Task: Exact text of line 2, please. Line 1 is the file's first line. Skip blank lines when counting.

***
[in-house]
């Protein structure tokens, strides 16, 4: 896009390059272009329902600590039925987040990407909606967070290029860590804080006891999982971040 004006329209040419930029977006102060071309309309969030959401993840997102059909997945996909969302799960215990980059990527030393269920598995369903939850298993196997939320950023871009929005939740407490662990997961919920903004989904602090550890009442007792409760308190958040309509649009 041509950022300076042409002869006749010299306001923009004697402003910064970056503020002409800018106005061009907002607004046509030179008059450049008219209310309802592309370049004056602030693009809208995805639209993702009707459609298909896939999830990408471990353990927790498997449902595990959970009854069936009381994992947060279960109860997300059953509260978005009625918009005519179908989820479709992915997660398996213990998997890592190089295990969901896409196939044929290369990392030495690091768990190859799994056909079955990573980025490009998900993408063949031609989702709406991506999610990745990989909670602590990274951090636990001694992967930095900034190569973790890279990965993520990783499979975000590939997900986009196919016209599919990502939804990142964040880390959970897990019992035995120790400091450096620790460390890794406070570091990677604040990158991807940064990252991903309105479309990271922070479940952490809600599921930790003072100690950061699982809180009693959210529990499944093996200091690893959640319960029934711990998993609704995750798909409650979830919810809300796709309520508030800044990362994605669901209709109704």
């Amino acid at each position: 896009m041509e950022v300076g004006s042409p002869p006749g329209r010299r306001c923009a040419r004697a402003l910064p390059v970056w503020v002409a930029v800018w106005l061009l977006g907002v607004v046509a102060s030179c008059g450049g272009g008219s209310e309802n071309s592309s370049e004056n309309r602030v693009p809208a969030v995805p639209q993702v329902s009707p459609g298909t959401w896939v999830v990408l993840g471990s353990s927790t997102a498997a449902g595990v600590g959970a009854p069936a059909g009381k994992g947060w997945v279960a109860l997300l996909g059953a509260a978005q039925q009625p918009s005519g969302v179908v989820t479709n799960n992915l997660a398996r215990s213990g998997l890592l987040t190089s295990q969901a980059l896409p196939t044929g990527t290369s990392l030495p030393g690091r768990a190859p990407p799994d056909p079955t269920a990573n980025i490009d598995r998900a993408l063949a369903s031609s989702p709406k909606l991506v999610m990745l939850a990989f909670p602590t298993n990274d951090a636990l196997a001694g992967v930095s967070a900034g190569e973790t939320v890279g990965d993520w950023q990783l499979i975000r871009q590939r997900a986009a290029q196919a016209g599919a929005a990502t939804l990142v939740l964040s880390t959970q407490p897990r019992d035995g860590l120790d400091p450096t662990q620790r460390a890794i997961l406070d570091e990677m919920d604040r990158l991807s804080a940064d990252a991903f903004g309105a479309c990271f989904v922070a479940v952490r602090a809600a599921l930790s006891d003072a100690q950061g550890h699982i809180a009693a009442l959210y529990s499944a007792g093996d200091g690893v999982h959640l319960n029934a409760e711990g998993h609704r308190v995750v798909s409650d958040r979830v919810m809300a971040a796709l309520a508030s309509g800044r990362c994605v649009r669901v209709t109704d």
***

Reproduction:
């Protein structure tokens, strides 16, 4: 896009390059272009329902600590039925987040990407909606967070290029860590804080006891999982971040 004006329209040419930029977006102060071309309309969030959401993840997102059909997945996909969302799960215990980059990527030393269920598995369903939850298993196997939320950023871009929005939740407490662990997961919920903004989904602090550890009442007792409760308190958040309509649009 041509950022300076042409002869006749010299306001923009004697402003910064970056503020002409800018106005061009907002607004046509030179008059450049008219209310309802592309370049004056602030693009809208995805639209993702009707459609298909896939999830990408471990353990927790498997449902595990959970009854069936009381994992947060279960109860997300059953509260978005009625918009005519179908989820479709992915997660398996213990998997890592190089295990969901896409196939044929290369990392030495690091768990190859799994056909079955990573980025490009998900993408063949031609989702709406991506999610990745990989909670602590990274951090636990001694992967930095900034190569973790890279990965993520990783499979975000590939997900986009196919016209599919990502939804990142964040880390959970897990019992035995120790400091450096620790460390890794406070570091990677604040990158991807940064990252991903309105479309990271922070479940952490809600599921930790003072100690950061699982809180009693959210529990499944093996200091690893959640319960029934711990998993609704995750798909409650979830919810809300796709309520508030800044990362994605669901209709109704």